Are Your Plants Dry? Probably.
This weekend marks the midpoint between two weeks of almost spring-like weather throughout much of Colorado. This weekend could also be a critical time to water plants as warm temps and minimal precipitation has created dry soil conditions that can impact ongoing plant health.
Consider that it takes +/-10 inches of snowfall, depending on the moisture content, to equal 1 inch of moisture. Most winters, we do not receive the snowfall to give plants the moisture they need to sustain themselves. Even between periods of heavy snow, there can be long dry spells.
Adding supplemental water during the winter keeps roots from drying out and that is one of the most important protective steps we can take in terms of winter plant care. And it’s not just about the winter. When we keep plants adequately watered during the dormant season, they enter the spring as healthier plants – ready to jump into their spring growth spurt. And that, in turn, makes plants better prepared for the hot days of summer.
In other words, winter watering pays off all year long.
Anytime daytime temps are above freezing and the soil is not frozen, plants can be watered. This weekend is prime time to check soil moisture around plants. If soil is dry to about a 3-inch depth, then supplemental water is needed. While daytime temps are still above freezing, assuming the soil in your area is not frozen, right now is a critical time to water trees, perennials and also turf.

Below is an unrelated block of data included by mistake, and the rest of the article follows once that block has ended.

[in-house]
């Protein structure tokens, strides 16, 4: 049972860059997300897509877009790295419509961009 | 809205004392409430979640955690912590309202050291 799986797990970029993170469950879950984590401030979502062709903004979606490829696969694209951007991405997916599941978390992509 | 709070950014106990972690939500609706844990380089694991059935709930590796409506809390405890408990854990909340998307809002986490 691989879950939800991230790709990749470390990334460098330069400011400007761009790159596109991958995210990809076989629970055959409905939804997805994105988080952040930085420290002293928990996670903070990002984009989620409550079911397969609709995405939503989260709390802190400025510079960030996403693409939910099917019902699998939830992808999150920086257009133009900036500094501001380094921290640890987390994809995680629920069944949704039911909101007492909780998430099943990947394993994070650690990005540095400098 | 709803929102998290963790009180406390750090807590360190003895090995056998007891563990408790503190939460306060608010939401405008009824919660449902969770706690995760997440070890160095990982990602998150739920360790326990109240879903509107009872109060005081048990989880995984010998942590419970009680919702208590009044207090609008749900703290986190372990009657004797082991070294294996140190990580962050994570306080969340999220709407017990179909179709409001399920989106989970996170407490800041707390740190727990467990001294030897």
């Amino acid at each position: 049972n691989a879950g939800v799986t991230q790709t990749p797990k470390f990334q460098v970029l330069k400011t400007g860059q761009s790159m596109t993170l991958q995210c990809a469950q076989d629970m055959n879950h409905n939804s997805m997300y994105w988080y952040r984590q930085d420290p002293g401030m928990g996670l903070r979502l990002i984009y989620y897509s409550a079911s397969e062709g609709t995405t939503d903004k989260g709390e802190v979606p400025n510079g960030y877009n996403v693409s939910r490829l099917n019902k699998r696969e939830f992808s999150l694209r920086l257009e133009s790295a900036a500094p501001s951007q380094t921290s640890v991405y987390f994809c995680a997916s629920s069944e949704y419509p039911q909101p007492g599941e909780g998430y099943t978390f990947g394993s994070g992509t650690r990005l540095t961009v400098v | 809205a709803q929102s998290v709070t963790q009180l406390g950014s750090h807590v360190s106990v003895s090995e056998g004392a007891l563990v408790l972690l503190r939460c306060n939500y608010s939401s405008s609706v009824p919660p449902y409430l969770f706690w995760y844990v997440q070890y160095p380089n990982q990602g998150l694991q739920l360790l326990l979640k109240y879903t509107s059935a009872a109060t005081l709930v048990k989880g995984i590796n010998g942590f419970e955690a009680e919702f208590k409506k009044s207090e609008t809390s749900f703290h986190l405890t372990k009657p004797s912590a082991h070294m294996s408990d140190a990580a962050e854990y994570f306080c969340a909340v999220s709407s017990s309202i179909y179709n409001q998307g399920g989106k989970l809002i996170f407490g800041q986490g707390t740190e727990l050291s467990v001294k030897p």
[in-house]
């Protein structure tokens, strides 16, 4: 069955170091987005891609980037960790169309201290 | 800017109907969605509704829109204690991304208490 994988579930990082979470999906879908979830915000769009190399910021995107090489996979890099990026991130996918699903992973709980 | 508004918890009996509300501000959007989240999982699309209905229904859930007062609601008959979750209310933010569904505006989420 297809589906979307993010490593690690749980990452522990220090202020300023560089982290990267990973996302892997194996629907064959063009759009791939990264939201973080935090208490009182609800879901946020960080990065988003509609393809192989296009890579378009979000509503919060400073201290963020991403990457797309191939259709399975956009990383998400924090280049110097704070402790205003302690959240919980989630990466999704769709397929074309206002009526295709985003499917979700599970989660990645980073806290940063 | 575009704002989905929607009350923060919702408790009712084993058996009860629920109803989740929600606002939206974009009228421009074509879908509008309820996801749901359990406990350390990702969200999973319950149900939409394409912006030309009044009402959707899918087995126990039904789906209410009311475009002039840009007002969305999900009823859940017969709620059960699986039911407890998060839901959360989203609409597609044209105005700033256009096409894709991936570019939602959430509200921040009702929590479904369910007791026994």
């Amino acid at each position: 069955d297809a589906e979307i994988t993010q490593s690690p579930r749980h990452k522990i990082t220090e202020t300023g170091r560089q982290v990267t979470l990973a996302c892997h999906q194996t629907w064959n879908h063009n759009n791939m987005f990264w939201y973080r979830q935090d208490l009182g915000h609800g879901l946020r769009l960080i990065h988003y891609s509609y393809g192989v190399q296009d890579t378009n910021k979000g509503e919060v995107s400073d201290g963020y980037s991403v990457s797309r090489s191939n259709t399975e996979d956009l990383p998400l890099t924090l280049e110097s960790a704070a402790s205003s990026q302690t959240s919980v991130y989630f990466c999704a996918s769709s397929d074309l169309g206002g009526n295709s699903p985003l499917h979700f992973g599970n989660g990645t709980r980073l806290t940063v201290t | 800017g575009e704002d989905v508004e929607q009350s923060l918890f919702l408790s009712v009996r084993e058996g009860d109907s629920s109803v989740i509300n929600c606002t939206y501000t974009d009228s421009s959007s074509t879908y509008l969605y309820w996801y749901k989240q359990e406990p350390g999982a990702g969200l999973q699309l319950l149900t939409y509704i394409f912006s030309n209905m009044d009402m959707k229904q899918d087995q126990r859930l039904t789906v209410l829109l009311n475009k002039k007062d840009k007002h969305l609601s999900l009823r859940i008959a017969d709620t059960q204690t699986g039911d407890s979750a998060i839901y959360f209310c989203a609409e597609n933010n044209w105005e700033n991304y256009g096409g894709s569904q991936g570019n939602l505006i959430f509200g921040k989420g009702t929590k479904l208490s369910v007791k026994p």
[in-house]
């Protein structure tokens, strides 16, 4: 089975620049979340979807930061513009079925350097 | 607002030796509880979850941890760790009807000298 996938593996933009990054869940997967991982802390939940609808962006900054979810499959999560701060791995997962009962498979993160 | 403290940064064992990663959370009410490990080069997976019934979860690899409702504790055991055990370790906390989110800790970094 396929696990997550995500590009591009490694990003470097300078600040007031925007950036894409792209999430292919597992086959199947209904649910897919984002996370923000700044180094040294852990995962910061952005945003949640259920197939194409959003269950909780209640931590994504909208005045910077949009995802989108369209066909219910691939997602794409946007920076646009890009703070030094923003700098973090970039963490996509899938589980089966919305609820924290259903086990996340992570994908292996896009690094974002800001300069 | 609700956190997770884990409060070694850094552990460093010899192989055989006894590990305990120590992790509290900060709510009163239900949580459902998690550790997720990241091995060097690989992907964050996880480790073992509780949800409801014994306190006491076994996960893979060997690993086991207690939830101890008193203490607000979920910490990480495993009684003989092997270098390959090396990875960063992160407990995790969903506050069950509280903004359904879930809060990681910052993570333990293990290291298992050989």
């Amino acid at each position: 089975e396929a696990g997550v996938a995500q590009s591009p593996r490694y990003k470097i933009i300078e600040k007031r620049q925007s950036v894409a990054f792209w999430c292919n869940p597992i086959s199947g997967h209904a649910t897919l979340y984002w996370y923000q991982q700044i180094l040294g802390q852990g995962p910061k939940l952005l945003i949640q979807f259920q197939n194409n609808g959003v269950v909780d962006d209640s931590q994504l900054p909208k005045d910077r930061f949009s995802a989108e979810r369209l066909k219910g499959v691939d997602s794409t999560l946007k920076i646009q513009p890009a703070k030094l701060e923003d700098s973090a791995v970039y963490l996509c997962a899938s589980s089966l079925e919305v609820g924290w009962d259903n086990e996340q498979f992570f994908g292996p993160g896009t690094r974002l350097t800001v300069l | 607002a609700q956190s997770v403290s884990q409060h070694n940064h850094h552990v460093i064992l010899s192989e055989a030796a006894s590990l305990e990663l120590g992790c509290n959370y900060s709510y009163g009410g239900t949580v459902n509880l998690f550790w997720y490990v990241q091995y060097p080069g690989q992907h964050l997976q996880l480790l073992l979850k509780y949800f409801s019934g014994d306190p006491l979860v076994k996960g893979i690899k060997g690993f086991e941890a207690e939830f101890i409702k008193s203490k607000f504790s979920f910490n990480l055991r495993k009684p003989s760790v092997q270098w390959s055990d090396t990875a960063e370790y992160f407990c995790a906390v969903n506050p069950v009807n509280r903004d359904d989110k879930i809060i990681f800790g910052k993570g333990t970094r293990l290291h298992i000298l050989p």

Even though lawns appear dormant, they still need supplemental water – especially the areas that have a lot of sun exposure. Pay special attention to slopes and south or west facing areas. These areas will dry out first and when they are dry, they will also be very susceptible to mite damage.
Fortunately, the best cure for turf mites is a good drink of water. Use a garden hose with the sprinkler attached and apply sufficient moisture so that the water soaks deeply into the soil.
Water trees with a deep root watering device attached to the hose so that water gets deep into the soil where roots live. Place the device into the soil at about 18 inch intervals around the tree. Move around the tree in a circle that corresponds to the area on the ground where the branches end. Use the same device to water shrubs.
This weekend, when you’re checking and watering your plants, remember that plant life is a cycle throughout all the seasons. Everything we do to maintain our plants now will pay it forward to have healthier plants down the road.
If you are interested in our Winter Watering service, please contact us at firstname.lastname@example.org or 303.721.9003. Thank you.